Executives at Shaw Communications Inc. say they expect strong growth at their wireless business to continue this year even as the global smartphone market shows signs of a slowdown.
The Calgary-based company reported another quarter of strong numbers for its Freedom Mobile business Monday, with 86,000 new contract customers, more than double the 33,000 it attracted in the same period a year earlier and well above analyst estimates in the range of 55,000.
But chief executive Brad Shaw told analysts during a conference call for the company’s fiscal first-quarter results that while “sales activity remained strong throughout the holidays ... I would characterize the overall wireless environment as being less active than a year ago."
Paul McAleese, president of wireless at Shaw, agreed that the holiday season was “somewhat measured and somewhat quieter” than the previous year, and pointed to a “flattening out of smartphone replacement cycles,” saying that could affect Freedom Mobile’s numbers this year.
Sales of Apple Inc.'s iconic iPhone, for example, have plateaued as each new iteration of the device gets more expensive while the basic functionality doesn’t change dramatically.
Nonetheless, Mr. McAleese said he expects Freedom to continue to win subscribers away from its national rivals as it uses large monthly data plans to target customer irritants such as expensive charges for going over data limits.
“We’re going to continue to poke at that. We believe that that’s an aspect of the competitive environment that we just find unconscionable,” he said of the fees charged by Rogers Communications Inc., BCE Inc. and Telus Corp.
Shaw has been upgrading its network by activating new cellular airwaves and signing agreements with new retail outlets to sell Freedom Mobile products and service. The company, which operates in Ontario, British Columbia and Alberta, is also expanding its wireless service area in Western Canada to cover more mid-size cities, aiming to reach an additional one million customers. It plans to launch in Victoria and Red Deer, Alta., within the next few weeks.
Overall profit at Shaw spiked in the first quarter owing to its strong wireless results and the use of cost cutting to protect profit margins at its legacy cable business, which has been bleeding television customers.
Net income increased by 68.5 per cent in the quarter to $187-million, which Shaw said was because of revenue growth at the wireless business as well as lower employee costs at the cable division following a voluntary buyout program that has seen 1,500 workers depart since last March.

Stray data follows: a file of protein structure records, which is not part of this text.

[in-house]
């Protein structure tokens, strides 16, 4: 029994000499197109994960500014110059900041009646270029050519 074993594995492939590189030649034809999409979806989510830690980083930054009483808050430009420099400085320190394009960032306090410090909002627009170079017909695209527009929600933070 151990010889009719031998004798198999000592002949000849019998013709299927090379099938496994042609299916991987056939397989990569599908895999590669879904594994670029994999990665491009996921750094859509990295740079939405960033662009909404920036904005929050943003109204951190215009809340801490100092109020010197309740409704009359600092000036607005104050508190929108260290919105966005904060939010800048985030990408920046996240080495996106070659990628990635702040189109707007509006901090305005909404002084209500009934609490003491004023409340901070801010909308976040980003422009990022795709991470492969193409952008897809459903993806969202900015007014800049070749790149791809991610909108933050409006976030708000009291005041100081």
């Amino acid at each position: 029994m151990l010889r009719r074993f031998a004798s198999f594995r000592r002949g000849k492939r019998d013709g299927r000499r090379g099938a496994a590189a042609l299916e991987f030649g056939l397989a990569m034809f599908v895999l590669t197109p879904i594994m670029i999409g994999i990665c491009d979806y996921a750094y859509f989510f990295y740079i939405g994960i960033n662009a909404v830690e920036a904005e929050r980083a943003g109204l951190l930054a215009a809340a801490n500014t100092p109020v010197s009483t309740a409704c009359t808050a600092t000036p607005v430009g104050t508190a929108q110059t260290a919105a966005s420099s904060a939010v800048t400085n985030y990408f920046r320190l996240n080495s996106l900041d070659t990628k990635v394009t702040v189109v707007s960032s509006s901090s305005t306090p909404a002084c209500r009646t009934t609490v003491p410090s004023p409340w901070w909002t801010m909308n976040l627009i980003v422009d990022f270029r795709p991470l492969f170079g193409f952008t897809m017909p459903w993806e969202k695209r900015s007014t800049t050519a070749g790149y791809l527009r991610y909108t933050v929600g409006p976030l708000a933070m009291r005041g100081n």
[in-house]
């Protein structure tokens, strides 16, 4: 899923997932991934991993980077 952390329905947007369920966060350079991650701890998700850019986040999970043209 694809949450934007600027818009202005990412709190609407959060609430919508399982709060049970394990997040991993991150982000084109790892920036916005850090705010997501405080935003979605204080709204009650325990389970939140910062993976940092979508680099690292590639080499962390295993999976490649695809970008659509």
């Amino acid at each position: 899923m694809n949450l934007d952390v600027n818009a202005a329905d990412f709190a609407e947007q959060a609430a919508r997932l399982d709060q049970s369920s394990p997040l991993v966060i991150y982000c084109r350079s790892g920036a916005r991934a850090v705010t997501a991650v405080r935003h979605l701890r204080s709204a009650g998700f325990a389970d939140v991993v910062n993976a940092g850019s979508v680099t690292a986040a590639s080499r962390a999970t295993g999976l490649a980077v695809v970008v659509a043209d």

Overall revenue was up 8.8 per cent at $1.36-billion, while operating income before restructuring costs and amortization grew by 13.5 per cent to $545-million, both beating analyst forecasts. Shaw earned 36 cents a share in the period, up from 22 cents a year earlier.
Shaw’s wireless business still accounts for a small portion of the company’s operating income, but it is growing at a fast pace; at $45-million in the first quarter, it was up 36.4 per cent.
Shaw, which acquired Freedom Mobile (previously known as Wind Mobile) in 2017, disclosed the rate of subscriber turnover among contract wireless customers for the first time this quarter, reporting churn of 1.28 per cent a month, which it said was down from 1.64 per cent a year earlier.
That improvement suggests Freedom is making some progress to catch up to the large national carriers, which have superior networks and broader coverage. Telus consistently posts the lowest rate of churn, with 0.87 per cent last quarter, while Rogers and BCE reported turnover of 1.09 per cent and 1.14 per cent, respectively.
Freedom Mobile also reported growth in monthly revenue, with average billing per user (ABPU) up 12 per cent to $41.99. The company said that was owing to more subscribers signing up for more expensive data plans as well as purchasing smartphones directly through the carrier.
Freedom’s double-digit ABPU growth comes as the Big Three face slowing or stagnant growth on that front, which they have attributed to aggressive promos leading to larger monthly data allowances and fewer overage charges.
For Shaw’s wired services, it lost 24,000 cable and 28,000 satellite TV customers. It also shed 7,300 telephone subscribers while adding about 6,900 internet customers. Those numbers were roughly in line with analyst expectations.
Desjardins Securities analyst Maher Yaghi noted that despite the subscriber declines, revenue for Shaw’s landline services was flat year-over-year as gains on internet sales offset losses for television.
“We believe this is an important point to appreciate because so long as Shaw can maintain or slightly grow revenue in wireline, the growth in wireless should combine to provide a strong platform for long-term investor returns,” he said.